Share Email Print
cover

Proceedings Paper

Effect of lighting direction on the perception of shape in graphic displays
Author(s): Roger A. Browse; James C. Rodger; Robert A. Adderley
Format Member Price Non-Member Price
PDF $14.40 $18.00
cover GOOD NEWS! Your organization subscribes to the SPIE Digital Library. You may be able to download this paper for free. Check Access

Paper Abstract

Accurately conveying three-dimensional shape is a requirement for many computer graphic applications. The general belief that we call the photorealism assumption asserts that understanding of depicted object shapes improves with increasing realism of the display. We contend that parameters determining a graphic rendering vary widely in importance for accurately portraying shape. By identifying the relative contributions of rendering parameters, we provide a framework for developing cost-effective display systems. Our current work concerns the role of light direction in conveying the three-dimensional shape of depicted objects. In our experiments, we present sequences of displays that each show an elongated superquadric object. An observer attempts to reproduce the shape of the cross section orthogonal to the elongated axis by adjusting a sample contour. The object rotates continuously so that observers solve the task from an overall understanding of the shape, rather than from static two-dimensional features. We vary the shapes of the superquadric objects, as well as the illumination directions. Our results indicate that the accuracy of observer's estimates is surprisingly robust to these variations.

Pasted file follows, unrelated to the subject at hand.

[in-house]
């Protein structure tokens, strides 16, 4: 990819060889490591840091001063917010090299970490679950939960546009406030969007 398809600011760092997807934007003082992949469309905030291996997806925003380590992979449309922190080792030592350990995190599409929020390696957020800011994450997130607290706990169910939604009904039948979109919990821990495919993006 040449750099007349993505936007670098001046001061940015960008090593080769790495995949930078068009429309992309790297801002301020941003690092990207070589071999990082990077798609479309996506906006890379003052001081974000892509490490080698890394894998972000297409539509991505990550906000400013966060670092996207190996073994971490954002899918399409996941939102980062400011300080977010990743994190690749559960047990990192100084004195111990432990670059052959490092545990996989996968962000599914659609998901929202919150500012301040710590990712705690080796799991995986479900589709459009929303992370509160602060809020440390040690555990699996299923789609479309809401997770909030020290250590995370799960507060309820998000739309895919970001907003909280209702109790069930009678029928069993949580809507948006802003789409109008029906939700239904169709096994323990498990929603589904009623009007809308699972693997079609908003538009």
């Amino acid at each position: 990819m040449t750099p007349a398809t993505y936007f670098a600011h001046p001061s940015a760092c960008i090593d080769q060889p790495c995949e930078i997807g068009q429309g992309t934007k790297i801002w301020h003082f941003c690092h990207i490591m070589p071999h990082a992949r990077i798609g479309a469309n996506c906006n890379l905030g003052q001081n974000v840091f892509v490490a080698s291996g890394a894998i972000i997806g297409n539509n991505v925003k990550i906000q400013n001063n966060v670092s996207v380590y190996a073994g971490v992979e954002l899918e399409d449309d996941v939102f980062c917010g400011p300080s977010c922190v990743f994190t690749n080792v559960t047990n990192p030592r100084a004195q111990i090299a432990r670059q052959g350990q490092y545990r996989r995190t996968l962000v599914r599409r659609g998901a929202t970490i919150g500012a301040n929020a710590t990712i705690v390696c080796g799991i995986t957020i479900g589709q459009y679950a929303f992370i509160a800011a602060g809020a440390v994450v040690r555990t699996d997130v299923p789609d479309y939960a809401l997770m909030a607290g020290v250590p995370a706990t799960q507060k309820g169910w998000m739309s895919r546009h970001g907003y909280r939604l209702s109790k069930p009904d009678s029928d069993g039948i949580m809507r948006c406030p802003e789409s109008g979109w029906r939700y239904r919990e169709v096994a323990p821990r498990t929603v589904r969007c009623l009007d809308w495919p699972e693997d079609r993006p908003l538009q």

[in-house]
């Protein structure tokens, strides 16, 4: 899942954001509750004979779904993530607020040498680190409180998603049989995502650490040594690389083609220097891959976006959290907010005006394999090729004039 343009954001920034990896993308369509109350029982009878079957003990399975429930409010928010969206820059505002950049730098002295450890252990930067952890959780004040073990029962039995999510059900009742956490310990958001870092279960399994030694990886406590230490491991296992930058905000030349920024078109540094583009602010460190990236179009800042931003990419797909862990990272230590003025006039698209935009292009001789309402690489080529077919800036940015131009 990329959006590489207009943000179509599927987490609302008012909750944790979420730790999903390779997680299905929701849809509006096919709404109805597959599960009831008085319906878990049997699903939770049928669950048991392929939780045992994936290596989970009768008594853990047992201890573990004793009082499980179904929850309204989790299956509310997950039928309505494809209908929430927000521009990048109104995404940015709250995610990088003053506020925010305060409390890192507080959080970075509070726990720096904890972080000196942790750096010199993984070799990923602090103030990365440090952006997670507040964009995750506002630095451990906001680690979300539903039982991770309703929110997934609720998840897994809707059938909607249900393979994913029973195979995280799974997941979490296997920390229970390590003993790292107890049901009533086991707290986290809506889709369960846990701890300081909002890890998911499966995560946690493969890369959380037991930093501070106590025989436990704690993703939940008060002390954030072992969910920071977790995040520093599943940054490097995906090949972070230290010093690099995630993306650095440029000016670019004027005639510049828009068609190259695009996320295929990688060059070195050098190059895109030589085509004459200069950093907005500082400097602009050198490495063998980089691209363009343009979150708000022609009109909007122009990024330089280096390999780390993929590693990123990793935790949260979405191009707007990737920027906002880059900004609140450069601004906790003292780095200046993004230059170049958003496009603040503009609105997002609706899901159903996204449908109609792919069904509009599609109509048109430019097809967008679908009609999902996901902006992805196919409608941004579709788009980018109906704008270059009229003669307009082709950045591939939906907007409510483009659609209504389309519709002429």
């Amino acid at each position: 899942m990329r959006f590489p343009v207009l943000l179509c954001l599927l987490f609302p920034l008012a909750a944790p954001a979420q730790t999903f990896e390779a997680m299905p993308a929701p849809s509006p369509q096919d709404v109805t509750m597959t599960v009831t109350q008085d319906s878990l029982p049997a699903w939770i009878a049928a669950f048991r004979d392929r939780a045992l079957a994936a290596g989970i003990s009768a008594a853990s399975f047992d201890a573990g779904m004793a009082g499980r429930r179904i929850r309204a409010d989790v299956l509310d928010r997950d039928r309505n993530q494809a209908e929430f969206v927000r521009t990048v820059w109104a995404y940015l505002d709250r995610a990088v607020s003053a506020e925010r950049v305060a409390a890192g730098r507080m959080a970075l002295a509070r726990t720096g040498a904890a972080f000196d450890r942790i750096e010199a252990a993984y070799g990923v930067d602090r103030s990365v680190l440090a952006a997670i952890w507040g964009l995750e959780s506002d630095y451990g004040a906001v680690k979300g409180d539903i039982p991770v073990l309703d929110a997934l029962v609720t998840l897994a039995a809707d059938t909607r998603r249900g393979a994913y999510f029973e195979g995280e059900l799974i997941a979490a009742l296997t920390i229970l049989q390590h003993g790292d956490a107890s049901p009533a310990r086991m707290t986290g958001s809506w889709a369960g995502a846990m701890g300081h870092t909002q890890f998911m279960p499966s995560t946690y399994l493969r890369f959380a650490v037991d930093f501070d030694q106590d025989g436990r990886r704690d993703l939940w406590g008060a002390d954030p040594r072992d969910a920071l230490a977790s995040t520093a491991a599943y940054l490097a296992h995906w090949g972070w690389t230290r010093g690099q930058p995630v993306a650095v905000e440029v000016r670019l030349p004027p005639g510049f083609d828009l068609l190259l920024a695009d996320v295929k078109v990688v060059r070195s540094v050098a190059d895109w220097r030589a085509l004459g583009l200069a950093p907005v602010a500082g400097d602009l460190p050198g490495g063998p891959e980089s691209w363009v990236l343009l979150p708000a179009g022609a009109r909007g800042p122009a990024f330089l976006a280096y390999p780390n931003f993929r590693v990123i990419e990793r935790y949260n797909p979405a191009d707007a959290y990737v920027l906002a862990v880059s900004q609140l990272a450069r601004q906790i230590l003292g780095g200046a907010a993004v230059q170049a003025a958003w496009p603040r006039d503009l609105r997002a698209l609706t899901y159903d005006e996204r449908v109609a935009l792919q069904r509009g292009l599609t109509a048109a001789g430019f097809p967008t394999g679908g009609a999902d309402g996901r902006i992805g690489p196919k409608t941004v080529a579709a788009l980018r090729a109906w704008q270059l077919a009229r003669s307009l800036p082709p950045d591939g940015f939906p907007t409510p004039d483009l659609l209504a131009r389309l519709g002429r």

Paper Details

Date Published: 3 June 1997
PDF: 8 pages
Proc. SPIE 3016, Human Vision and Electronic Imaging II, (3 June 1997); doi: 10.1117/12.274532
Show Author Affiliations
Roger A. Browse, Queen's Univ. (Canada)
James C. Rodger, Queen's Univ. (Canada)
Robert A. Adderley, Queen's Univ. (Canada)


Published in SPIE Proceedings Vol. 3016:
Human Vision and Electronic Imaging II
Bernice E. Rogowitz; Thrasyvoulos N. Pappas, Editor(s)

© SPIE. Terms of Use
Back to Top